The Story of Citraketu

By the mystic power of Narada Muni, the son of King Chitraketu came back to life in the presence of his friends and relatives. He replied to Narada, saying: “According to the results of my fruitive activities, I, the living being, transmigrate from one body to another, sometimes going to the species of the demigods, sometimes to the species of the lower animals, sometimes among the vegetables, and sometimes to the human species. Therefore, in which birth were these my mother and father? No one is actually my mother and father. How can I accept these two people as my parents?”
-Excerpt from Srimad Bhagavatam 6.16.4

While it is the role of the parents to assist the child in making spiritual progress, children also inadvertently assist in their parents’ progress as well. One of the most dramatic examples of this is the story of King Citraketu, recounted in Srimad-Bhagavatam. King Citraketu was a respected king with great riches and power, but no children. His many wives were all barren.

Seeing the king’s distress, Angira, a great sage, visited the king and blessed him to have a son. Angira told the king that the child’s name would be Harsa-soka, or “Happiness-Distress.” The king assumed that the child would just be mischievous and naughty at times, as were all children, and so dismissed the omen of the child’s name.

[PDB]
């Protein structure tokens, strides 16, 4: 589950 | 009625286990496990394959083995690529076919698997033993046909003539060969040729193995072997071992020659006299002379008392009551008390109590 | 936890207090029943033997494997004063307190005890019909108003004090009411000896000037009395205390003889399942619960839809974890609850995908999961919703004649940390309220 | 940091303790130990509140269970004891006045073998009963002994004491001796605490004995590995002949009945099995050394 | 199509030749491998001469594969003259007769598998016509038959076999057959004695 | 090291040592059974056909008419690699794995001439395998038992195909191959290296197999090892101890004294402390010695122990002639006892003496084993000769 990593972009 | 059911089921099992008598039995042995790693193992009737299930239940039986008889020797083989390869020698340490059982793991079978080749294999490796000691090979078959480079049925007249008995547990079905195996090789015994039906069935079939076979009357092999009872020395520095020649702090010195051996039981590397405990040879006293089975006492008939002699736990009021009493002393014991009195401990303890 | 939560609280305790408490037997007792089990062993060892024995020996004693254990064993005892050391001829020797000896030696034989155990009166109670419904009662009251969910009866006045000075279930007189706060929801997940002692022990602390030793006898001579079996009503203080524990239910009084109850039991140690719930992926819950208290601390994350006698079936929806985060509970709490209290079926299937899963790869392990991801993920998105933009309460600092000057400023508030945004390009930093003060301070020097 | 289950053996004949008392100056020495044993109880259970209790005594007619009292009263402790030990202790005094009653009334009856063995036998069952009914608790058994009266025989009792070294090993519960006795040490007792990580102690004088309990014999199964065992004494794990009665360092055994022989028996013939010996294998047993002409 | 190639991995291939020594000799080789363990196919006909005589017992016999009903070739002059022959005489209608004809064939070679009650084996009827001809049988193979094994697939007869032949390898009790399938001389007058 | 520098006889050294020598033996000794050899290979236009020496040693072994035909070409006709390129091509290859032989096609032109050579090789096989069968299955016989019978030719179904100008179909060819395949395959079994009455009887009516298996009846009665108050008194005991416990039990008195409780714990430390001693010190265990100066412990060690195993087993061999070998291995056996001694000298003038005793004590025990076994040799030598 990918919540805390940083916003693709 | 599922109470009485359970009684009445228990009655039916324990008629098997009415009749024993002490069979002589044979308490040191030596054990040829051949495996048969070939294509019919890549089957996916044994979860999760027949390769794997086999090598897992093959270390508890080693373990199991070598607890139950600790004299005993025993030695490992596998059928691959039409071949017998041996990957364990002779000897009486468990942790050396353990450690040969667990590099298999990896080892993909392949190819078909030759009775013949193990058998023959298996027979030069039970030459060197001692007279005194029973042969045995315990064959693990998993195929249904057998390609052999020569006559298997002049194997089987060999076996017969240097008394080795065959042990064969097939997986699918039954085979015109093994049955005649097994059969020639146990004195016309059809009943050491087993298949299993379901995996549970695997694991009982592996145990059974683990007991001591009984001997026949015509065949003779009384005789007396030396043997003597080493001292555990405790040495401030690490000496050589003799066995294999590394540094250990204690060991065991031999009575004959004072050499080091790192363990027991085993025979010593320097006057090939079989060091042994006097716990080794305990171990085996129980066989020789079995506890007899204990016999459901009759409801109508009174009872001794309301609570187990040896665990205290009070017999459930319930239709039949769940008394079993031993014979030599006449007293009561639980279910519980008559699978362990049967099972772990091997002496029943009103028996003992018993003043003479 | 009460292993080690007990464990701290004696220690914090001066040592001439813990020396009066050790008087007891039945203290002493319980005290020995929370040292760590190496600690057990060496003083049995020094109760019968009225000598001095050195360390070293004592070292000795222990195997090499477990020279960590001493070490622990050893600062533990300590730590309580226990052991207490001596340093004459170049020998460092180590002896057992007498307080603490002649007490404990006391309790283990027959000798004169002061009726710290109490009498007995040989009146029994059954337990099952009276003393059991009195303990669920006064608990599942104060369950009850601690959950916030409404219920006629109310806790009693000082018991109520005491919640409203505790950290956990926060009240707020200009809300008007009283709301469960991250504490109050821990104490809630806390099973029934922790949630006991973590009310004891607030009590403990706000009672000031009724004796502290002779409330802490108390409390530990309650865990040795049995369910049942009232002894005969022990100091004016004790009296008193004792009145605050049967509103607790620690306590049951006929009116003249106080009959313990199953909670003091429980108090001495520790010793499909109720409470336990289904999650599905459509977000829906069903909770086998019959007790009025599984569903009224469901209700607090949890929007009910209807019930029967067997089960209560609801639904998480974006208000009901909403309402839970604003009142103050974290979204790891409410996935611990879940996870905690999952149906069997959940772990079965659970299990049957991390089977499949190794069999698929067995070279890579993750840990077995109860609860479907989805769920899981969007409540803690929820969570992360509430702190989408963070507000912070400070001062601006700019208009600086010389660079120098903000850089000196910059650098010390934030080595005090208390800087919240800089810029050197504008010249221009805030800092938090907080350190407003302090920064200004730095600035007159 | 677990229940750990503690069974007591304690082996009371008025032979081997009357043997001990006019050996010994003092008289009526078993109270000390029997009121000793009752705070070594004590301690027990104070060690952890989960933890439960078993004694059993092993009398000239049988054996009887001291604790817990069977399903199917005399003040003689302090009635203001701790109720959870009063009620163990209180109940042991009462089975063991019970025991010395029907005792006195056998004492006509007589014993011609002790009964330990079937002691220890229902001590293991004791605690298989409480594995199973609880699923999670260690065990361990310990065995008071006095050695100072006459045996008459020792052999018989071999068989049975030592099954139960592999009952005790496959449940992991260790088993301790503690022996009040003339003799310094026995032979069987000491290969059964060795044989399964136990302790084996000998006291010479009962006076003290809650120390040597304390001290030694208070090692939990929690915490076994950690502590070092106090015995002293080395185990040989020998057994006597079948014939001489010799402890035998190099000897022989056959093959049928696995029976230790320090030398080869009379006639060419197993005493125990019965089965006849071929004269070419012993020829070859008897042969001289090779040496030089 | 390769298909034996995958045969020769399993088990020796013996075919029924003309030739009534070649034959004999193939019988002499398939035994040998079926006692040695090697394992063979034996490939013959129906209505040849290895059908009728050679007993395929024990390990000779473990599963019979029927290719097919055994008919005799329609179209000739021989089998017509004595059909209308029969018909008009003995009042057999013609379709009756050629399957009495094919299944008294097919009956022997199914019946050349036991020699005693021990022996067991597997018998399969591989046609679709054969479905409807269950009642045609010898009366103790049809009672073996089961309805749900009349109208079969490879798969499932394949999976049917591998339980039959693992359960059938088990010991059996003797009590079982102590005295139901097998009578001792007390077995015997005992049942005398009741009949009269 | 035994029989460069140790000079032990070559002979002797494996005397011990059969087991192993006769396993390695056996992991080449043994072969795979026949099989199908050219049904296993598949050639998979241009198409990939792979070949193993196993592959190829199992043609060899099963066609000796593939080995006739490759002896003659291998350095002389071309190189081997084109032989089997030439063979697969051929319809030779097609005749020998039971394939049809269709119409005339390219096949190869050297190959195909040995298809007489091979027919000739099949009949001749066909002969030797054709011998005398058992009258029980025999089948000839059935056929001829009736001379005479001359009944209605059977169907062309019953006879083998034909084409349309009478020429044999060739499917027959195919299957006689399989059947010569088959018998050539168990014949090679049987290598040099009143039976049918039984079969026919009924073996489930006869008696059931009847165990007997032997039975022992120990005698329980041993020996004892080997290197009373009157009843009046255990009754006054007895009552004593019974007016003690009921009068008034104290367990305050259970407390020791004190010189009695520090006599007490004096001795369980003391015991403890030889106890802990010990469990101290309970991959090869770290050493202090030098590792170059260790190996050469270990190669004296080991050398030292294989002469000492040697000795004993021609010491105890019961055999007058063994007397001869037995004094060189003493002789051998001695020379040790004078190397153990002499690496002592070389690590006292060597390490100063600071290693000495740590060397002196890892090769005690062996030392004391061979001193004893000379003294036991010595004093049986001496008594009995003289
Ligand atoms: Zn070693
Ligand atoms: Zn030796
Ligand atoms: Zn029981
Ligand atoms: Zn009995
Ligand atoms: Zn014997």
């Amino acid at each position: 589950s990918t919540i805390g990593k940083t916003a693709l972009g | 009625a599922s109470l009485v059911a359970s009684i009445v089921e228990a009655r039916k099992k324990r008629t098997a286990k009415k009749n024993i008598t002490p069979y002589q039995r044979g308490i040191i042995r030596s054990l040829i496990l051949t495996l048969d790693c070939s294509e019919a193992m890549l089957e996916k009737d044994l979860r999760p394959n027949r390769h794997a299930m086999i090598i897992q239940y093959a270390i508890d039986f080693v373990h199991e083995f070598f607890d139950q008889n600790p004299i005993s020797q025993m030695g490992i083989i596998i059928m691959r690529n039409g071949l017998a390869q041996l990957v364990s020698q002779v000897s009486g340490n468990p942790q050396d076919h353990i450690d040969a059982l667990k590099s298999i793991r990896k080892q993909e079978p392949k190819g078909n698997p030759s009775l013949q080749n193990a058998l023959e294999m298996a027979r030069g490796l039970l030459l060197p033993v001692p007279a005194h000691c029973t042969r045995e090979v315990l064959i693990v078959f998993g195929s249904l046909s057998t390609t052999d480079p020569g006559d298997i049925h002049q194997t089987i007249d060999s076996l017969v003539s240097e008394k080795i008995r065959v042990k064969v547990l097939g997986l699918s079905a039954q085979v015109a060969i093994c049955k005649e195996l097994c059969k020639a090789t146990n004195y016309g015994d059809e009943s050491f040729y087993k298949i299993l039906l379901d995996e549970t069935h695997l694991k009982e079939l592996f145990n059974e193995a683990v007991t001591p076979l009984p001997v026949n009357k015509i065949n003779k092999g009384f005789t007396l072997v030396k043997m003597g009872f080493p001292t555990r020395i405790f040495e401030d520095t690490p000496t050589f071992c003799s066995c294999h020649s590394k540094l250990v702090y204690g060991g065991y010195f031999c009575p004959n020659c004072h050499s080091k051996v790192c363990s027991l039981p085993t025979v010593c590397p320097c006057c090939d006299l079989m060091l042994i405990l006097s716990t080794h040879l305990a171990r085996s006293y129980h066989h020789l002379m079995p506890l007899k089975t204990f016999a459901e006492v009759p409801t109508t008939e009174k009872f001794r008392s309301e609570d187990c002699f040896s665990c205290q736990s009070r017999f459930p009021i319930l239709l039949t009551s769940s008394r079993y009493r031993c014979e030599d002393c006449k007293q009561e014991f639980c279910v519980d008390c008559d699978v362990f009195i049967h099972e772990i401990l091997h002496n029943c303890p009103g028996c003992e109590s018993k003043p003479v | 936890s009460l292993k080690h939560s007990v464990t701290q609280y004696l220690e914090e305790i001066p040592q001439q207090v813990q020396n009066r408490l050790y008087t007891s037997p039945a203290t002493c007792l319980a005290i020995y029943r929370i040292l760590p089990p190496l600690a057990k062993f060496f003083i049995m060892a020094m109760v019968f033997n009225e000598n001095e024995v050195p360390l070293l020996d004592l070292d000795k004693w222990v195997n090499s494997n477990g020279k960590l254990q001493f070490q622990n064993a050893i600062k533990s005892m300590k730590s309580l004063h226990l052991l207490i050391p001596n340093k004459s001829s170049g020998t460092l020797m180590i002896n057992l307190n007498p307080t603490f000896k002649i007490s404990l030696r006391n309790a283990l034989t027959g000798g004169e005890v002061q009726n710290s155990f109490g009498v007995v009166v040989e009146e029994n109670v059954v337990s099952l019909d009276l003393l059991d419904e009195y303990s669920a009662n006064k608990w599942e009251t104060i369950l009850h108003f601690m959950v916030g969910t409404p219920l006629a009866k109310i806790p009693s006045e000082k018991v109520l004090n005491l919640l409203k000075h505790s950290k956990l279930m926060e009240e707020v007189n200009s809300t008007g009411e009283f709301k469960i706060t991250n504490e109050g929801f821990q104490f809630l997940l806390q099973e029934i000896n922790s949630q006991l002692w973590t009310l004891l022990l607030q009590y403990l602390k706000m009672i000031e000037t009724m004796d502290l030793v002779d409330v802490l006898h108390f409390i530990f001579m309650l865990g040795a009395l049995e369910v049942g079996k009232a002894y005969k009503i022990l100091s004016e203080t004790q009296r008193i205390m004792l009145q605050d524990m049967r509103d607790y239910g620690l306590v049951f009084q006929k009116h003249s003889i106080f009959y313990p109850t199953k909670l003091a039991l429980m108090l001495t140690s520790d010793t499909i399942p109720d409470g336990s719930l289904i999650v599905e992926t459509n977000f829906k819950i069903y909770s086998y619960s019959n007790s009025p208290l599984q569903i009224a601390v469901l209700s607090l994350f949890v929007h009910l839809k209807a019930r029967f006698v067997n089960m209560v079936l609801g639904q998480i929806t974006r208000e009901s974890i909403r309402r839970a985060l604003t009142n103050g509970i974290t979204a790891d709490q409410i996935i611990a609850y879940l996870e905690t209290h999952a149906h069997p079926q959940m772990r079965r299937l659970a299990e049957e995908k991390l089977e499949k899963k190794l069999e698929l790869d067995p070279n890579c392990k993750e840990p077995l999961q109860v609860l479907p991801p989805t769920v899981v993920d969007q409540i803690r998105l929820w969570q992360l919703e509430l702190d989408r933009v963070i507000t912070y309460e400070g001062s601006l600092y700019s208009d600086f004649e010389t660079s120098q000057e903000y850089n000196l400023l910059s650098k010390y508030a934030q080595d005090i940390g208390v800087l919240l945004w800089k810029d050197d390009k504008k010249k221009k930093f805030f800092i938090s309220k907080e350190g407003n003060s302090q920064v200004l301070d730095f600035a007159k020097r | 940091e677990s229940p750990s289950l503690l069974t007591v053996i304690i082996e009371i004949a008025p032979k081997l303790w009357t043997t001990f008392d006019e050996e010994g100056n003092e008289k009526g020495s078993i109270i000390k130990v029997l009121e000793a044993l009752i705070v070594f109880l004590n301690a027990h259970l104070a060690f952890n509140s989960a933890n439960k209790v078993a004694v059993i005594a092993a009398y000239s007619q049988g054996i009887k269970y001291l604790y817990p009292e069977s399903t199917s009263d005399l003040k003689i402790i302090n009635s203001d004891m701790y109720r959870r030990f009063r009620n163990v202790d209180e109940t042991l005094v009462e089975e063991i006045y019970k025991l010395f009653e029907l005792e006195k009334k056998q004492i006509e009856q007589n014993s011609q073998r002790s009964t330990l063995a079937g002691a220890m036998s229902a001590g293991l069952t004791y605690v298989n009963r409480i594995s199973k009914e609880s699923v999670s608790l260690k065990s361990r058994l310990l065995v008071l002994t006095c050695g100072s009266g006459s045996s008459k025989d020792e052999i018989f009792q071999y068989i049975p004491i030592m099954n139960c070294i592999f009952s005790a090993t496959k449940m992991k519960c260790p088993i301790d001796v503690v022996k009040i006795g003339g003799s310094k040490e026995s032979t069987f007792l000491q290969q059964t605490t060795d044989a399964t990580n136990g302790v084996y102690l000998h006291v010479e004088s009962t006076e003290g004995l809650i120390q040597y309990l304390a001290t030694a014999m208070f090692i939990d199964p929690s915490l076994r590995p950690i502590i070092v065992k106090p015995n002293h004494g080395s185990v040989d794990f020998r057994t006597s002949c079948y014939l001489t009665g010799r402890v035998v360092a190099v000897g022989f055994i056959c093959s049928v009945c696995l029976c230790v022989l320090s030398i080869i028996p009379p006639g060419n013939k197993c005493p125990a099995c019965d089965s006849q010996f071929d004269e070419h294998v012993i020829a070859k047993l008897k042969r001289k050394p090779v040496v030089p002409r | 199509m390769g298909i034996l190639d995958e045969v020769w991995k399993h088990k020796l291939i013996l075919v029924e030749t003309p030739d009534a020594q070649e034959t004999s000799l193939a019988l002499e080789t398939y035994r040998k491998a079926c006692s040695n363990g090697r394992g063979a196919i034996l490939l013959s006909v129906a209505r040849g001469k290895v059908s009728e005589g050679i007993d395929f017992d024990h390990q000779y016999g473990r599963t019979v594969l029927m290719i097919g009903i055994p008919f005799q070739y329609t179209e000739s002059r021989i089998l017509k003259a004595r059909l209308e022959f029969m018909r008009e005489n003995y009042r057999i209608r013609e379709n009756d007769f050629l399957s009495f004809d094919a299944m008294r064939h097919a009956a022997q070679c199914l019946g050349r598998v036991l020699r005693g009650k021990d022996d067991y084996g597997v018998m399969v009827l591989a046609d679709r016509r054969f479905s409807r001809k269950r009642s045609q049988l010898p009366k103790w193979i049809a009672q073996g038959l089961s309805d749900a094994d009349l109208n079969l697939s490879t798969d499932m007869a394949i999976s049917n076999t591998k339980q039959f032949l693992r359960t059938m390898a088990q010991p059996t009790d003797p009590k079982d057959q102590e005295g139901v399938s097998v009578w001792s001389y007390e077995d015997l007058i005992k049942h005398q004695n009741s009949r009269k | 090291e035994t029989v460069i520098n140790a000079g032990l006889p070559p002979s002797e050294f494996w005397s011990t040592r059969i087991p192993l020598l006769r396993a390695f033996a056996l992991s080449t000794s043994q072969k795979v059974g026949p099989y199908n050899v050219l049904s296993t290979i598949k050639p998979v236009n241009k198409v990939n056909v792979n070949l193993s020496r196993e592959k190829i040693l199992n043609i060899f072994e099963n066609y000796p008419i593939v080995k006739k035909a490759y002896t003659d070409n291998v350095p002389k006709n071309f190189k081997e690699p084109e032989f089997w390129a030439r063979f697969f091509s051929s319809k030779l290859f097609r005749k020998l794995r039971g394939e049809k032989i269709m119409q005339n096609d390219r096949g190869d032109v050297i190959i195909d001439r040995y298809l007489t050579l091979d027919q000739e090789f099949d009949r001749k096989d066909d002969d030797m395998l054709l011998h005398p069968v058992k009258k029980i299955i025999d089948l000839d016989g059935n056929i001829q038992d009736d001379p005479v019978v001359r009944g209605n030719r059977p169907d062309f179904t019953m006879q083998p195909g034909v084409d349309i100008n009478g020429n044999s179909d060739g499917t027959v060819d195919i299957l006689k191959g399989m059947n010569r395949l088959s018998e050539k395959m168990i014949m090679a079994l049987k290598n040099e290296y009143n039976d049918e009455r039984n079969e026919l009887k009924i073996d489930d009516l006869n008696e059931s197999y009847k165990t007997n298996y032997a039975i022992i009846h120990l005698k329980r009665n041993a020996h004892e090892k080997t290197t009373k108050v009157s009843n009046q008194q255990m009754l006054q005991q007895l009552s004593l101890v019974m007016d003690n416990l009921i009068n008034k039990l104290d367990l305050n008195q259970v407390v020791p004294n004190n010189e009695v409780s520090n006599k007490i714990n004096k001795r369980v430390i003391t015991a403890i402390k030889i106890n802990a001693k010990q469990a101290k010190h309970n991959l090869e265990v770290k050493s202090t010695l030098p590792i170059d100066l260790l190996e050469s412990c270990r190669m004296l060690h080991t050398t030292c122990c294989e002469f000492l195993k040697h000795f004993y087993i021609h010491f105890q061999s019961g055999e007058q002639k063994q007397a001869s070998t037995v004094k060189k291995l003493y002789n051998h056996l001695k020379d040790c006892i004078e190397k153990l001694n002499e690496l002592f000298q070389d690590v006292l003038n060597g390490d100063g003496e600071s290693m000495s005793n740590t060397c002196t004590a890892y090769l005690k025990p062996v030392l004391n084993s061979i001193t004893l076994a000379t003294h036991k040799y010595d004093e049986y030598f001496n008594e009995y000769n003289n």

Soon one of the king’s wives gave birth to a beautiful boy. The king, infatuated with the child and the child’s mother, neglected his other wives, who became distraught. Envy clouded their intelligence, and they plotted to poison the child. Seeing his dead son, the king lamented piteously.

Had the story ended here, the king most likely would have been consumed by his loss. But Angira Muni, accompanied by the transcendental sage Narada, appeared before the king. By his mystic power, Narada Muni summoned the spirit soul who had left the child’s body. Obeying the order, the soul re-entered the child’s dead body. Because of the presence of the soul, the body again became animated, and Narada asked the child to speak to his parents, the king and queen.

“According to the results of my fruitive activities,” the child said, “I, the living being, transmigrate from one body to another, sometimes going to the species of the demigods, sometimes to the species of lower animals, sometimes among the vegetables, and sometimes to the human species. Therefore, in which birth were these my mother and father? No one is actually my mother and father. How can I accept these two people as my parents?”

As the child spoke transcendental knowledge, the king realized the error of his perception. He had been thinking, “This child is mine, born to give me pleasure.” But now the king could see differently. The spirit soul he was thinking to be his son was occupying that body only temporarily. The king, now free of material illusion and attachment, could direct his affections toward the Lord, and he gained the highest happiness.